The difficult decision to place my autistic son in a group home with 24/7 supportBy Michelle O'Reilly
This guest blog is by author and mom, Michelle O'Reilly. Michelle has two children, Maya and Justin. Justin is autistic and nonverbal, and she says she wants to help other families like hers.
Justin was my sweet, nonverbal, autistic boy until about age 16. At that point, he started getting more and more aggressive as he went through puberty and his body was changing. The aggressiveness slowly turned into violent behavior at times and the episodes became worse and more frequent. The violence was mainly directed towards his sister, Maya, and I. It got to the point where I could no longer take Justin out in public. He would suddenly break away from me and run out of stores like Target and Costco, run straight into the parking lot, with no regard for cars or traffic. I would try my best, but had no way to stop him as he was bigger, taller, and a lot stronger than me.
At home was very trying too. He would hit me, grab my hair, pulling hard from my scalp, and refuse to take a bath even though he was filthy and stinky. It was always a fight. It got worse and worse. My mom came from Canada to try to help. It was also impossible to get anyone to stay with him after school until I got home from work because they were in danger too and realized how unpredictable he was. I initially reached out to the Agency for the Persons with Disabilities in the summer of 2019. I left there feeling like I had hit a brick wall head on and left crying uncontrollably in a concrete parking garage stairwell.
Finally, a year later, the Agency finally decided that I had enough documentation for respite help. They told me that I could have as much as I wanted, even someone to stay overnight, 24/7 if I so desired! I didn't really want a stranger in my house all the time, so I decided to just have them come to bathe Justin in the mornings and get him off to school, and then meet the bus after school and wait with him until I got home from work.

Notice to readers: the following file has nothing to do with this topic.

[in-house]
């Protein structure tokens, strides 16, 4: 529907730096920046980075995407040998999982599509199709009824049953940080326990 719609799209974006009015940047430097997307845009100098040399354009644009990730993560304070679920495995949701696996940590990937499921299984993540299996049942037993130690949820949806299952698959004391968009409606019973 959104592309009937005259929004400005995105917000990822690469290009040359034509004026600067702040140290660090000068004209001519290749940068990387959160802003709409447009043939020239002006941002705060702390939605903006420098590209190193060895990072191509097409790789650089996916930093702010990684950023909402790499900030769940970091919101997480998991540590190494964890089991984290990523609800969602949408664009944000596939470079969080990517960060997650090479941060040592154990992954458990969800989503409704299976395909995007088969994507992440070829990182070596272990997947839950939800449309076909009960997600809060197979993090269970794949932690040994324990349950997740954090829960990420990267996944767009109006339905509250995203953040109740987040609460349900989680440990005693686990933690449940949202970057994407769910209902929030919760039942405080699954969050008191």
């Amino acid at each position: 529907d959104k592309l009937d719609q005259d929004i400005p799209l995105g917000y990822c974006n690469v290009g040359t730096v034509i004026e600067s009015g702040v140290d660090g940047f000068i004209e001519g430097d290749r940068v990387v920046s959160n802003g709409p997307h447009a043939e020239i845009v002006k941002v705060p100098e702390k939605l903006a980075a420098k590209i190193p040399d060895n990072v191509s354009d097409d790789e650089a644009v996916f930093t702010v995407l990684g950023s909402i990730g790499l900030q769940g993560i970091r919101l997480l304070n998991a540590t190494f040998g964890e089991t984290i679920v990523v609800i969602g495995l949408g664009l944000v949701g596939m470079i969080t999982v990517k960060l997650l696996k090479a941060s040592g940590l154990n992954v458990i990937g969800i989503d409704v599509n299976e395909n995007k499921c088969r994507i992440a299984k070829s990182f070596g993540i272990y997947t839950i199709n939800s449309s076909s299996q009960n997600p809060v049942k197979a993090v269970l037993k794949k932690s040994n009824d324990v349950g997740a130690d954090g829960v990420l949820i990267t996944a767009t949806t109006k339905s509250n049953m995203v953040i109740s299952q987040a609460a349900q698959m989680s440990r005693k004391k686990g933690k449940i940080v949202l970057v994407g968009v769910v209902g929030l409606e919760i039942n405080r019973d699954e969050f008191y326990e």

Of course, even though Justin was 17, he could never be home alone. When the respite help was not around, the attacks continued. Eventually, my file was full of documentation, and the ball started rolling. Someone came over to evaluate Justin. Shortly after that, I finally was told that he was approved for a group home. I had mixed feelings. I knew this was coming, it was help at long last, but it was difficult to accept. Where would he live? Would I see him? Would he be ok? Shortly after, I mean just 2 short weeks after Justin got approved for full services, the world suddenly came to a stop! He had been approved just in the nick of time, at the very end of February 2020, because suddenly all of those state buildings suddenly went dark. I waited patiently for the placement details, but they just keep being postponed because the world was suddenly on lockdown due to the pandemic.
Finally, on April 11, Justin moved into the home. It was just a short distance from my house! I loved the owner and staff of the home immediately. They were just wonderful from the moment I met them in the interview. I knew this was the place. I felt it with everything in me and I knew I could trust them completely. Unfortunately, because of the lockdown, what was supposed to be 30 days before I could see him, turned to 60 days, then 90 days, as the pandemic just went on and on and on. Finally, after over 5 months, I saw him on September 19. The local news came to film the reunion and did a segment on ABC's Orlando affiliate, WFTV Channel 9 about us. It was surreal!
It was so wonderful to see Justin!! He was calm, happy, and safe. I was overjoyed and began a weekly blog on social media about our journey and what has happened since our reunion. I still can't take him out of the house, but I am able to visit every Saturday and I talk to him, read to him, and play games and puzzles. Many people have been following our story and have been encouraged, inspired, and increased their awareness of the autism experience.
What a journey! A Journey to Acceptance.